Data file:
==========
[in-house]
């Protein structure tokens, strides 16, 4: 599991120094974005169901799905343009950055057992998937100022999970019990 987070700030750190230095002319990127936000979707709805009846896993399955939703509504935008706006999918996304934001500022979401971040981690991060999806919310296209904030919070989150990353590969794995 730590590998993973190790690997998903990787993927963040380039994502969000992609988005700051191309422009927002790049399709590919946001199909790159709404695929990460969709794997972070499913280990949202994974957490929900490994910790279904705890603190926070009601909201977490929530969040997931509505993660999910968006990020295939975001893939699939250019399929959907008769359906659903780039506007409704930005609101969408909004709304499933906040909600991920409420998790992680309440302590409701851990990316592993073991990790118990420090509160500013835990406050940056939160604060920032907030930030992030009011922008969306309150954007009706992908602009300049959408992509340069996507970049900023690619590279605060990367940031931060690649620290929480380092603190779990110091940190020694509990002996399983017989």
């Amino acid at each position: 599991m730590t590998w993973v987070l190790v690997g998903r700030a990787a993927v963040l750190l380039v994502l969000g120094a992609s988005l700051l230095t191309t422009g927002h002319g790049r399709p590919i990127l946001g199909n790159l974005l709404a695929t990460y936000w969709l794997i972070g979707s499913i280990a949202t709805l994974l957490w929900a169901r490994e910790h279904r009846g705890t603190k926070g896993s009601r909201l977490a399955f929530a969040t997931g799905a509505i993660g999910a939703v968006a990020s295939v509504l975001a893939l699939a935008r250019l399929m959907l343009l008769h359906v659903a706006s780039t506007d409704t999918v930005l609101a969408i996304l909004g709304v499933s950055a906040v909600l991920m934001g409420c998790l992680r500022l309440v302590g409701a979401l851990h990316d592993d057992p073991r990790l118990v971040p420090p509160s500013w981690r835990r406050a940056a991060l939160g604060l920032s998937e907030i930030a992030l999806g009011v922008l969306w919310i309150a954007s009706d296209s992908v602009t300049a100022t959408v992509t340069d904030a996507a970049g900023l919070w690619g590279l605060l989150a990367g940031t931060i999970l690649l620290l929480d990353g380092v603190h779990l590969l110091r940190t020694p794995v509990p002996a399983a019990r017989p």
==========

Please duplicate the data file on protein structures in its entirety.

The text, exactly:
[in-house]
């Protein structure tokens, strides 16, 4: 599991120094974005169901799905343009950055057992998937100022999970019990 987070700030750190230095002319990127936000979707709805009846896993399955939703509504935008706006999918996304934001500022979401971040981690991060999806919310296209904030919070989150990353590969794995 730590590998993973190790690997998903990787993927963040380039994502969000992609988005700051191309422009927002790049399709590919946001199909790159709404695929990460969709794997972070499913280990949202994974957490929900490994910790279904705890603190926070009601909201977490929530969040997931509505993660999910968006990020295939975001893939699939250019399929959907008769359906659903780039506007409704930005609101969408909004709304499933906040909600991920409420998790992680309440302590409701851990990316592993073991990790118990420090509160500013835990406050940056939160604060920032907030930030992030009011922008969306309150954007009706992908602009300049959408992509340069996507970049900023690619590279605060990367940031931060690649620290929480380092603190779990110091940190020694509990002996399983017989």
């Amino acid at each position: 599991m730590t590998w993973v987070l190790v690997g998903r700030a990787a993927v963040l750190l380039v994502l969000g120094a992609s988005l700051l230095t191309t422009g927002h002319g790049r399709p590919i990127l946001g199909n790159l974005l709404a695929t990460y936000w969709l794997i972070g979707s499913i280990a949202t709805l994974l957490w929900a169901r490994e910790h279904r009846g705890t603190k926070g896993s009601r909201l977490a399955f929530a969040t997931g799905a509505i993660g999910a939703v968006a990020s295939v509504l975001a893939l699939a935008r250019l399929m959907l343009l008769h359906v659903a706006s780039t506007d409704t999918v930005l609101a969408i996304l909004g709304v499933s950055a906040v909600l991920m934001g409420c998790l992680r500022l309440v302590g409701a979401l851990h990316d592993d057992p073991r990790l118990v971040p420090p509160s500013w981690r835990r406050a940056a991060l939160g604060l920032s998937e907030i930030a992030l999806g009011v922008l969306w919310i309150a954007s009706d296209s992908v602009t300049a100022t959408v992509t340069d904030a996507a970049g900023l919070w690619g590279l605060l989150a990367g940031t931060i999970l690649l620290l929480d990353g380092v603190h779990l590969l110091r940190t020694p794995v509990p002996a399983a019990r017989p």